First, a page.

DOUGLAS COUNTY, Ga. — Watch Now Instead of spending one of the last days of school in the classroom, a group of about 60 Douglas County High School students spent their time protesting the state’s new immigration law.
“We wanna be somewhere in our lives,” said student Jose Flores. “We are the future.”
The group included some students brought to the U.S. illegally by their parents when they were young.”
I was brought here when I was 6 years old from Mexico,” said student Jorge Lopez.
“I was brought here across the desert.”
Lopez and his mother were granted visas in the last month, after more than a decade in the country illegally. Lopez said he will continue to speak out for his friends and family members who haven’t had that chance.
“We’re not asked to come here,” said Lopez. “We’re brought here.”
The governor’s office has previously said illegal immigrants cost the state $2 billion each year, including costs spent to educate illegal students. Samantha Morales said the new law will cost families even more. Her father was deported last year after he was pulled over during a traffic stop.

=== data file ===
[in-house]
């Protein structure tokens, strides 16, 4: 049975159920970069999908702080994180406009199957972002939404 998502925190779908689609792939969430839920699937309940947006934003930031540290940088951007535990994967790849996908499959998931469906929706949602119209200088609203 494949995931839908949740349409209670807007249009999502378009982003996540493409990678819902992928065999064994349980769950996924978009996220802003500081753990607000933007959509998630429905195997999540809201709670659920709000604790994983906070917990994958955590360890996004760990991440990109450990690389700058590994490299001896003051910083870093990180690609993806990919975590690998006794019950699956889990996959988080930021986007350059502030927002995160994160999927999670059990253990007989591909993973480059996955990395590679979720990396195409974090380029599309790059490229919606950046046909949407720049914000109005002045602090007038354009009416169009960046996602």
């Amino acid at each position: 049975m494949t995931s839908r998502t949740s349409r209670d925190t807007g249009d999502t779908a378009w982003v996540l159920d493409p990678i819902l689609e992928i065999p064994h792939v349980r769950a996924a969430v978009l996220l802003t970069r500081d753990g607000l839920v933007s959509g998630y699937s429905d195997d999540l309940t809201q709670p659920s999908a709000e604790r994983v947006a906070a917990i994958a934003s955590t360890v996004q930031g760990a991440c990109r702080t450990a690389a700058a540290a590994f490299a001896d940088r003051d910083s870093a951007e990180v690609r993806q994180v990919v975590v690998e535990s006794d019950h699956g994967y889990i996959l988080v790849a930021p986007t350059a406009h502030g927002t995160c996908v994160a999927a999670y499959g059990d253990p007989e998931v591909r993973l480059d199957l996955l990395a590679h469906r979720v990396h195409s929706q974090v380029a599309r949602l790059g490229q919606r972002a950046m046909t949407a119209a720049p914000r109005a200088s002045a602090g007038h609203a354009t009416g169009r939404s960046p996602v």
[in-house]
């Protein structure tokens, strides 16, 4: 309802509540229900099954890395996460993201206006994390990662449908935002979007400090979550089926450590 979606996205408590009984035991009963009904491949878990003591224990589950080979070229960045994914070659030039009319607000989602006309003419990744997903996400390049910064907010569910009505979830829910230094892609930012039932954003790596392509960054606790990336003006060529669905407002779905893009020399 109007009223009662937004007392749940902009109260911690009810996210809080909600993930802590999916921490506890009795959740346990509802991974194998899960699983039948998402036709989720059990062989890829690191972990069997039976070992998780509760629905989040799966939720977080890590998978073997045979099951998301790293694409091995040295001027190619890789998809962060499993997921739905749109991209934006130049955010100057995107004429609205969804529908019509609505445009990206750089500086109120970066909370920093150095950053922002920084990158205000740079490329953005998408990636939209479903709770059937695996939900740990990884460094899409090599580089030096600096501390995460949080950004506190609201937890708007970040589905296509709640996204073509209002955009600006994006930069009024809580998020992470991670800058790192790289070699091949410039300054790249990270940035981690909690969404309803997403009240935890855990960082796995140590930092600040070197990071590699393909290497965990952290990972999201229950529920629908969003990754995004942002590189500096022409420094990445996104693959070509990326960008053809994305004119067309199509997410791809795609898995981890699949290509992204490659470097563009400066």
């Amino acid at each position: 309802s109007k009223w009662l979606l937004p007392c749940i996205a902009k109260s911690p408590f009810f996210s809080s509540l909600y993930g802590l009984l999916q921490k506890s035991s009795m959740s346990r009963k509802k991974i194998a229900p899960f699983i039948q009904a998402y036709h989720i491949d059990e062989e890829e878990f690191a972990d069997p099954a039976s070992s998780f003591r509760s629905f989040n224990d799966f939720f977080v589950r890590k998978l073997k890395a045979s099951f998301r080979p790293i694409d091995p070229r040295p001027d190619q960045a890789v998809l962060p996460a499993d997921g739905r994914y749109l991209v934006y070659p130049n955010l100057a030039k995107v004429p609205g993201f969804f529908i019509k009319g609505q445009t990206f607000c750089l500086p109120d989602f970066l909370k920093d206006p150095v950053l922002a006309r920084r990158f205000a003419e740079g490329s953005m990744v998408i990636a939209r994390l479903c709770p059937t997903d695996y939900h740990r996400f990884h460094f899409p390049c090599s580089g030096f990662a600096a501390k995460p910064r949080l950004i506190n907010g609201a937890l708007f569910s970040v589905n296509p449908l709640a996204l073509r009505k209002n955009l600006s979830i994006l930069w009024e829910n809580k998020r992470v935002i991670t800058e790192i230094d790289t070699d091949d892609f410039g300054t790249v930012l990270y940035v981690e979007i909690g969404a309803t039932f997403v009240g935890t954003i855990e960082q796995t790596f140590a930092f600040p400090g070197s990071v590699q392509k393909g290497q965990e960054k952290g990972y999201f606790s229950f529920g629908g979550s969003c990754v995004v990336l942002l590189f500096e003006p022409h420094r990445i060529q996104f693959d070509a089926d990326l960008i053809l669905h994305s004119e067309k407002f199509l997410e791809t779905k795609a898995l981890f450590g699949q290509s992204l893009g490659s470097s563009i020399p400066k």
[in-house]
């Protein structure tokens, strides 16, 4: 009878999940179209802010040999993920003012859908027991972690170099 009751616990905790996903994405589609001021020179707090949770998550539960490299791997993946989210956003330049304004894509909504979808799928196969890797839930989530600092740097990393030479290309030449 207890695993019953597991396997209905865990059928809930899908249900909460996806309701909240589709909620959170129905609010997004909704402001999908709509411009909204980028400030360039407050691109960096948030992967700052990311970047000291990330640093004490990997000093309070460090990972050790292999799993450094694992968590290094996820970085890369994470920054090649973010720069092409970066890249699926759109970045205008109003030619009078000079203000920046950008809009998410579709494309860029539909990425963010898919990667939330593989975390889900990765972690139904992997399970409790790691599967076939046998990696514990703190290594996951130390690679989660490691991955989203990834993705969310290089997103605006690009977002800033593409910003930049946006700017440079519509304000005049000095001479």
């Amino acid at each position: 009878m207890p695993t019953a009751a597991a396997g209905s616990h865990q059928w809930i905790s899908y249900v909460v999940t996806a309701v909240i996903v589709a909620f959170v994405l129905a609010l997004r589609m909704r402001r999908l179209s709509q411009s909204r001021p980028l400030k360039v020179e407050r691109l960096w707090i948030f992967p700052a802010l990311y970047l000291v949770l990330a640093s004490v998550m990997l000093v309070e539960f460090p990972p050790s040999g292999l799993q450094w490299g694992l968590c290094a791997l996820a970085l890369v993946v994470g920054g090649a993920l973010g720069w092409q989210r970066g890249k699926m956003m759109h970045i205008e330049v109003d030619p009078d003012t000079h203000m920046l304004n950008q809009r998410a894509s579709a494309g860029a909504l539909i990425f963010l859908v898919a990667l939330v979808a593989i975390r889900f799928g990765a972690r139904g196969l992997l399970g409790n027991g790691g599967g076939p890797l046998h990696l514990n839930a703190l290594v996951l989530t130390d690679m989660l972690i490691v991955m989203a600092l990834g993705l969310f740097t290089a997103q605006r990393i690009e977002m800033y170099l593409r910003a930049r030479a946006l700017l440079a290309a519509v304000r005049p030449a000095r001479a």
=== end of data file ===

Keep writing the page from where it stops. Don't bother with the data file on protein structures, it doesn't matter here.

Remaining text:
“Now I’m here with my mom by myself,” said Morales. “She’s worked so hard to give me everything.
“The students said they’re not concerned with potential punishments they may get for missing class. More than 100 students were suspended at Lithia Springs High School after a similar demonstration late last week. Tamara Hernandez’s son was one of those students. She said it’s unfair for the school district to tarnish the kids’ school records over something like this.
“The kids just want to be heard,” said Hernandez. “
A lot of these kids are worried every day about their parents, what’s going to happen to them, where are they going to go.”
I was unclear immediately after the rally what the punishments will be for the students involved, but the principal said skipping class for any reason can result in suspension.